It rained for all but the last day on our visit to Medellin in Colombia. We started the week by waiting it out, but soon gave in, braving the downpour to witness this rasping, rough and tumble city, a city that saw the downfall of “Cocaine King” Pablo Escobar.
Our mapped route to the subway directed us around crumbling apartment blocks, under bridges and between crowds of disorderly football fans. Twitching addicts badgered us for money, street stalls sold singular cigarettes, and prostitutes sought shelter in barbershop doorways, shivering and under-dressed. Perhaps this is what you picture when you hear the word Colombia, but it’s just one side to this extraordinary multifaceted country
Most days I loved Colombia, I loved the beaches, the food, the colourful towns. On this day we retreated inside for rich, bitter coffee.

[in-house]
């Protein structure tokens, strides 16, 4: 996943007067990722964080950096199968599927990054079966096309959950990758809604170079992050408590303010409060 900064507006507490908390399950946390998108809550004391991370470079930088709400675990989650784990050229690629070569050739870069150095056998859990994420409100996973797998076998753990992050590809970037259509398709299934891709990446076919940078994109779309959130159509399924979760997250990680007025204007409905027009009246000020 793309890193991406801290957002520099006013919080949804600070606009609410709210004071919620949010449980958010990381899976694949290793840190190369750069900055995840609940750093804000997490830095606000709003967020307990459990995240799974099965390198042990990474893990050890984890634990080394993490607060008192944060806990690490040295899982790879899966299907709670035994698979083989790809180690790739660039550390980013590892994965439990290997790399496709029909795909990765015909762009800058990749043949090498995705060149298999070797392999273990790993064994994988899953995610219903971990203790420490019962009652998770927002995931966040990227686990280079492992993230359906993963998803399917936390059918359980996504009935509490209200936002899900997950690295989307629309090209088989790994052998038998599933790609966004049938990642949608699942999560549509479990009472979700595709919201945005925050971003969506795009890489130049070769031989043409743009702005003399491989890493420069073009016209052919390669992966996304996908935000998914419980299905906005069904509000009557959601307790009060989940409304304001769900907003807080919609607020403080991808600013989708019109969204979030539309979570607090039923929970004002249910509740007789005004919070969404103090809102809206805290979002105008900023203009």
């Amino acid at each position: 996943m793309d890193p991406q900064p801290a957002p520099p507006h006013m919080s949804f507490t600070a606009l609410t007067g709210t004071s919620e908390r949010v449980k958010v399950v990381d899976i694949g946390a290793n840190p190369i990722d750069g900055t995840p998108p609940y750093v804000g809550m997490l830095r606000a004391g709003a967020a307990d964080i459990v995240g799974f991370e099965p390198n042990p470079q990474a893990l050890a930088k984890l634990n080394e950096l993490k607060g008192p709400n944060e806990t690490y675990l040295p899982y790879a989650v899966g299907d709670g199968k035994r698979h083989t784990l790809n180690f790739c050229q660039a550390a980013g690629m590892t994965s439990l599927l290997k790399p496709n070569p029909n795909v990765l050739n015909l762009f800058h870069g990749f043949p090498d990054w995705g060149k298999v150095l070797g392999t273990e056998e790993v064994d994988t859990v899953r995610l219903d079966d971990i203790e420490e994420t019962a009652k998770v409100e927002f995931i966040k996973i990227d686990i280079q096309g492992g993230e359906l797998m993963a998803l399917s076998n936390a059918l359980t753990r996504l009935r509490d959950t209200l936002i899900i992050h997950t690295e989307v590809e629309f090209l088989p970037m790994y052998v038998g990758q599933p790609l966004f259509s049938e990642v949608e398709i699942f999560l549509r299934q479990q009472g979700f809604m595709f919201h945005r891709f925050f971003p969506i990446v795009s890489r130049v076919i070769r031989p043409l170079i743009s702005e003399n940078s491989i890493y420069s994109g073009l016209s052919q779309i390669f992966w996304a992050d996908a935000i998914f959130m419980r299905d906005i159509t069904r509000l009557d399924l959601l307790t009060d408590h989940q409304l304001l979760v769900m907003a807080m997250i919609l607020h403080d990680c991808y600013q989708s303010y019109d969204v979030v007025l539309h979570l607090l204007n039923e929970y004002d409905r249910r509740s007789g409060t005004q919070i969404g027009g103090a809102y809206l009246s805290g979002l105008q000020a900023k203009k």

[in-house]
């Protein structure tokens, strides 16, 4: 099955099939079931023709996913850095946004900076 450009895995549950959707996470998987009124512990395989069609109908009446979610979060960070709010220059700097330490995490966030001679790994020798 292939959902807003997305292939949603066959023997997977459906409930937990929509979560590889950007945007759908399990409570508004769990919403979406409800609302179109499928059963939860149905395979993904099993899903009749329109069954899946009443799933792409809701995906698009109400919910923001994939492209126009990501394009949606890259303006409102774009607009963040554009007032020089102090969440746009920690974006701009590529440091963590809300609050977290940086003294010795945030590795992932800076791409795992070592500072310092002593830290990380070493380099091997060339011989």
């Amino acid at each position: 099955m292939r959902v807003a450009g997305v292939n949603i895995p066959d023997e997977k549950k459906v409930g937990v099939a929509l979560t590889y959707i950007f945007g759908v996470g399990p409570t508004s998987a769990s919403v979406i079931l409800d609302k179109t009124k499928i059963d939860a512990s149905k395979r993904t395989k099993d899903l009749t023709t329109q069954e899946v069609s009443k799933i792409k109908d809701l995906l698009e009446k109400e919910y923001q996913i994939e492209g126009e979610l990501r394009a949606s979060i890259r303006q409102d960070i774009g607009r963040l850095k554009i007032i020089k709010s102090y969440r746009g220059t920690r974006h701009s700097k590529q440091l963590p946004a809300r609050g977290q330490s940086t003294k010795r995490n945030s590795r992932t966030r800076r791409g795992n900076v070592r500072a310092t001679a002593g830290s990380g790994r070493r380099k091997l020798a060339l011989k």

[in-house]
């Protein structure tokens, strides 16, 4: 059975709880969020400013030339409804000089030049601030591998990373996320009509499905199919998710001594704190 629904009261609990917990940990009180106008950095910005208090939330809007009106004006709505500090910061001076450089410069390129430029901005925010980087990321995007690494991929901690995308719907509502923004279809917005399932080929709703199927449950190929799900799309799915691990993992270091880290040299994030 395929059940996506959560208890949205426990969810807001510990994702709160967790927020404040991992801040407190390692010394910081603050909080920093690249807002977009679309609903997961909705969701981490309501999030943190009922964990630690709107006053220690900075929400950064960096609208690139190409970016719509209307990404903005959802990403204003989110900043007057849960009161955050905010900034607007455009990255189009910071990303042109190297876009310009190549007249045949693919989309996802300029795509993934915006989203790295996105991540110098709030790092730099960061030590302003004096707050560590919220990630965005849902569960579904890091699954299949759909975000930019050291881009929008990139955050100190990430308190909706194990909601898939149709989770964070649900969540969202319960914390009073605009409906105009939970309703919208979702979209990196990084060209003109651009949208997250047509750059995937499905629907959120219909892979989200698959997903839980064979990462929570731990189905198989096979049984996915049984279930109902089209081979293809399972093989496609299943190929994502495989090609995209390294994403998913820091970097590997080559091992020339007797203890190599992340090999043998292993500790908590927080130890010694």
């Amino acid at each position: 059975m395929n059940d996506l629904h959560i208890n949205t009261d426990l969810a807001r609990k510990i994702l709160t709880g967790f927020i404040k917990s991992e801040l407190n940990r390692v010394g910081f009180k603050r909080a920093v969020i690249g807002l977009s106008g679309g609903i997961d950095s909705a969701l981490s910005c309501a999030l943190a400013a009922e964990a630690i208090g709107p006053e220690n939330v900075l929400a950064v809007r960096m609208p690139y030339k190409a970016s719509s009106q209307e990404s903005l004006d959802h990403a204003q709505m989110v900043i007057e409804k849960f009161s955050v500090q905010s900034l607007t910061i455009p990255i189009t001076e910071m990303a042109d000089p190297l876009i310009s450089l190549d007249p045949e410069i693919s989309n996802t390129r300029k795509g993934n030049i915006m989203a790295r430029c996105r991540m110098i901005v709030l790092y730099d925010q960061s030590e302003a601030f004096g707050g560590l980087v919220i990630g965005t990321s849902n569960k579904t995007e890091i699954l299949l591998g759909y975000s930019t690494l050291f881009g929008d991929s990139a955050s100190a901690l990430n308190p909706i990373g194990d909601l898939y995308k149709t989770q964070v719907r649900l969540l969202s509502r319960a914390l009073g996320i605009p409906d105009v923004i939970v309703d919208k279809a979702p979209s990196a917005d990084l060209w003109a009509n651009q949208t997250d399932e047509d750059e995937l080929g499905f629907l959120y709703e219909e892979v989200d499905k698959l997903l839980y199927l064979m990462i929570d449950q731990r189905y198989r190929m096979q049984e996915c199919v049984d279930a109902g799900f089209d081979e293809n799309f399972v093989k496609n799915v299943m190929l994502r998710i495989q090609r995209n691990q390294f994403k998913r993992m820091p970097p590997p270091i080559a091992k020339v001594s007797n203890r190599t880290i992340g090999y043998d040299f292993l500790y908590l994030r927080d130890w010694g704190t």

We dragged out the coffee for another thirty minutes before we embraced the weather and travelled further into the city using the very modern metro, from which we saw the whole of Medellin for about a $1.
We sought out Fernando Botero’s comical bronze statues; larger than life and looking lonely in the rain, but we enjoyed this aloneness without the other tourists as we wandered and wondered about the art.
On our final day in the city, the weather cleared up and the universe conspired to show us Medellin at its finest, or maybe we just got lucky.
We took the metro up into the hills, where it merged into a cable car that hauled us, humbled and appalled, over the one of the poorest areas of the city. Eventually, all of Medellin melted away behind us and we landed in park Arvi. We hiked for an hour, before sitting in the shade with a sandwich, of what sort I don’t know, I only remember now that it was delicious.
All in all, I liked Medellin; reliable public transport, huge parks, modern museums, and just enough grit to give the city a touch of character. Medellin is on its way to become one of the great cities of the world.
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